Tuesday, January 30, 2007

Oblomov Essay

An essay on the nineteenth century Russian novel Oblomov by Ivan Goncharov. It is long, it contains more than everything one would need to begin reading it. (Joseph Frank is also the author of a five volume biographical study of Dostoevsky. He knows everything.)

It is no surprise that Lenin (who was also born, incidentally, in Simbirsk) time and again refers to Oblomov as a figure embodying all the forces opposing the transformation of Russian society that he wished to bring about. Nor could Mikhail Gorbachev resist invoking Oblomov to characterize those opposing his policy of perestroika. But the book's appeal exceeds the country and the culture of its origins. Oblomovshchina is a spiritual condition and a social problem that we all may recognize, whether it delights us or not. As Richard Peace has observed, Oblomov "has significance beyond that of its continuing relevance to Russian society and Russian culture. Happy, indeed, would be the reader who beyond laughter at Oblomov's subterfuges...would not be aware, too, of an uneasy feeling of self-recognition."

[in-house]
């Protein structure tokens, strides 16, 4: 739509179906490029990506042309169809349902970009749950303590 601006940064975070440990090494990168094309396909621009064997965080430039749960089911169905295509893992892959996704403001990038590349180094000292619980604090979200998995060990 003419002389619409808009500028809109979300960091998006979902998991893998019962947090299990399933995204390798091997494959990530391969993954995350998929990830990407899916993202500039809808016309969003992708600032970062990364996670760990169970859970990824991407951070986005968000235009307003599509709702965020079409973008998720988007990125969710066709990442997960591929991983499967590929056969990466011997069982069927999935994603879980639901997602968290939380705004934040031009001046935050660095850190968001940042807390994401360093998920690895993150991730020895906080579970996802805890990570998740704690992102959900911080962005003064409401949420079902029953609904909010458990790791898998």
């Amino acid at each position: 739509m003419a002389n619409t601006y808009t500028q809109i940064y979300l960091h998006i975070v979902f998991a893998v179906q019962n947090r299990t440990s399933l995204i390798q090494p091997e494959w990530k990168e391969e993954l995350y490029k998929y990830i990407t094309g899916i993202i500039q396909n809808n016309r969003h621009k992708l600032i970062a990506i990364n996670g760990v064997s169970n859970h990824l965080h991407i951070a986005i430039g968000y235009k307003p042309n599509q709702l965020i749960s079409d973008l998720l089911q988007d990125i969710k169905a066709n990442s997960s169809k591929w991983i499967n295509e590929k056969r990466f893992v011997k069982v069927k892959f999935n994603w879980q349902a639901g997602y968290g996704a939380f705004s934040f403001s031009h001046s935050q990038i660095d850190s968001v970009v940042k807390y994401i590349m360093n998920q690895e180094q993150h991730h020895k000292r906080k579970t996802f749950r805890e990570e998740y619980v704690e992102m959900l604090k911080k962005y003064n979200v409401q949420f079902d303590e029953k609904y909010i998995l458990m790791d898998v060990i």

As someone seriously suffering from the disease of Oblomovitis I have been meaning to read it for long. It was even on my list of "books for winter reading". But I have got distracted with some other books and also some work. (I did read Malina from that list. Post here.) This is not nineteenth century alas, everybody has to do some work, even the superfluous men.


jyothsnay said...

Have they invented cure for this disease of Oblomovitis? I found that this post of yours leads the works done on the original protagonist, when I googled it. interesting!
I started reading the essay link, but struggling with the need to retire, as I am facing the serene yet heavy music of sleep, the dreams are beckoning me like The Pied Piper of Hamelin..will write to this post tomorrow

Alok said...

cure for oblomovitis? I am looking for it too!!